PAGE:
While Nancy Pelosi and Barney Frank hold Press Conferences claiming the Republicans won't modify the bad bankruptcy bill to enable renegotiation of bad primary residence mortgages.... and Barney Frank claims the Paulson plan is the only plan that can pass in some modified form....
Other economists are writing up their own alternative plans and posting them online.
A few are reposted here.
- The US credit system is broken.
- The Paulsen-Bernanke Bailout Plan does not insure that those banks and brokers that receive bailout aid will increase lending. The reality is the market is hoarding liquidity and these banks are likely to do the same. More importantly consumer lending has been a small, often insignificant part of their business. They made money by trading and through securitization of debt.
- It is necessary to create a new system parallel with the existing dysfunctional system in order to mitigate the inevitable economic and financial damage and to facilitate, as seamless as possible, the transition to a functioning financial system or new model of credit and banking.
- The Wall Street model, securitization and extreme leverage, is obsolete.
- US financial institutions need to recapitalize.
- Hank and Ben assert that it is paramount to keep credit flowing to consumers; the bail out is a necessary adjunct.
- Paulsen and Hank’s bailout plan is tantamount to bailing out Univac, Digital Equipment, etc, in the eighties, which would’ve retarded the development of Dell, Microsoft, Intel and other nascent technology companies.
- It’s wasteful & foolish to put more money in an obsolete non-functioning system
- Big banks and brokers made most of their earnings over the past several years in trading, not consumer lending. And now their derivatives are THE problem
- If you want to get money to the consumer: the less middlemen, the better.
- Decentralization of liquidity, lending and risk is necessary to refurbish the financial system. The illiquidity of a few large banks is collapsing the system.
Basics of the King Report Bailout Plan
- Directly recapitalize banks by the US government allocating $500 billion into a plan for community-type banks to increase their capital in partnership with the government.
- The government would match existing or some percentage of existing bank capital. If it would be better, a separate bank could be created. Place a limit of say $1 billion per bank.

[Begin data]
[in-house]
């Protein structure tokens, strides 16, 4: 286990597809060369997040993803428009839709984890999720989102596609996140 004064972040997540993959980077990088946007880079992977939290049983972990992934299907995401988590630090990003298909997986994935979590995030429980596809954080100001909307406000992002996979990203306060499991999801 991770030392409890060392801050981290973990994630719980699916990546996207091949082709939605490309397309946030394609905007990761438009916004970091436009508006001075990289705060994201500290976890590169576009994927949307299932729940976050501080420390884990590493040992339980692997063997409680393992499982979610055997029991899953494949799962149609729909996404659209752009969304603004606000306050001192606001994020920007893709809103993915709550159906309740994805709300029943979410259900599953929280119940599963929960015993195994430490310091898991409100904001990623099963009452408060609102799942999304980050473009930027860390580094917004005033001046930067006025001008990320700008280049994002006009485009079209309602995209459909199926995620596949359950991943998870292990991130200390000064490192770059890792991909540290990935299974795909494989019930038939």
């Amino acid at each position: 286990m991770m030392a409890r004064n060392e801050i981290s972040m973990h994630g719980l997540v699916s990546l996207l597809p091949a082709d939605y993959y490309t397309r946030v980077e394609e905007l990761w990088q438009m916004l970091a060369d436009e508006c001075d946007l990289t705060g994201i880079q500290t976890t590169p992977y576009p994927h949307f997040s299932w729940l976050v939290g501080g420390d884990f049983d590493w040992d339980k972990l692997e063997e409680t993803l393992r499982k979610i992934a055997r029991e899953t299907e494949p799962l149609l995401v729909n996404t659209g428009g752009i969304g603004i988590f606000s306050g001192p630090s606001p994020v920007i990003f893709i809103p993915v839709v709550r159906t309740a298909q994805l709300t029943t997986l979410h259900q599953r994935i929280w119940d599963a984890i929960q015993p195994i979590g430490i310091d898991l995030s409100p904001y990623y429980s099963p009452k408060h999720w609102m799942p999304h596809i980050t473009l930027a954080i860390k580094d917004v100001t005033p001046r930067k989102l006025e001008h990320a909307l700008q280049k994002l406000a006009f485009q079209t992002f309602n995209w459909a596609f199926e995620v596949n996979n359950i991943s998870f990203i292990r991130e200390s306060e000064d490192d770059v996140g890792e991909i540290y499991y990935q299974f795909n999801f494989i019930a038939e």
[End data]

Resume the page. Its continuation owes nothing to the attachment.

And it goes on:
- This would create $5 trillion of credit at conservative 10 to 1 leverage. This is more than the entire private mortgage market. It is a much better use of capital instead of absorbing $700 billion of losses with no means to discern resultant credit creation.
- Give the banks a tax rate of 15% on consumer and commercial lending for 5 years and the right to buy out the government share of the operation at some premium.
- Only banks that meet some metric, like a Texas Ratio of 50, are eligible.
- To help the big banks, allow them to create a consumer & commercial lending facility with the 15% tax rate benefit. This should entice private equity and sovereign funds as well as Wall Street remuneration that was garnered over the past decade or so.
- Prohibit trading, especially derivatives, in consumer & Commercial lending operations. However pure hedging would be allowed.
- Immediately increase FDIC-insured bank deposits and money funds to $1 million per eligible account.
- Foreign banks in the US could be included if they have respective funding from their government.
- The real estate problem is due to the fact that American incomes do NOT support current prices. Easy credit allowed them to purchase homes they couldn’t afford.
- Any solution to clear the real estate market must entail hiking income, which is very difficult, or allowing prices to drop to levels that the average American can support. This helps average Americans, not the big banks and investors stuck with overpriced mortgages.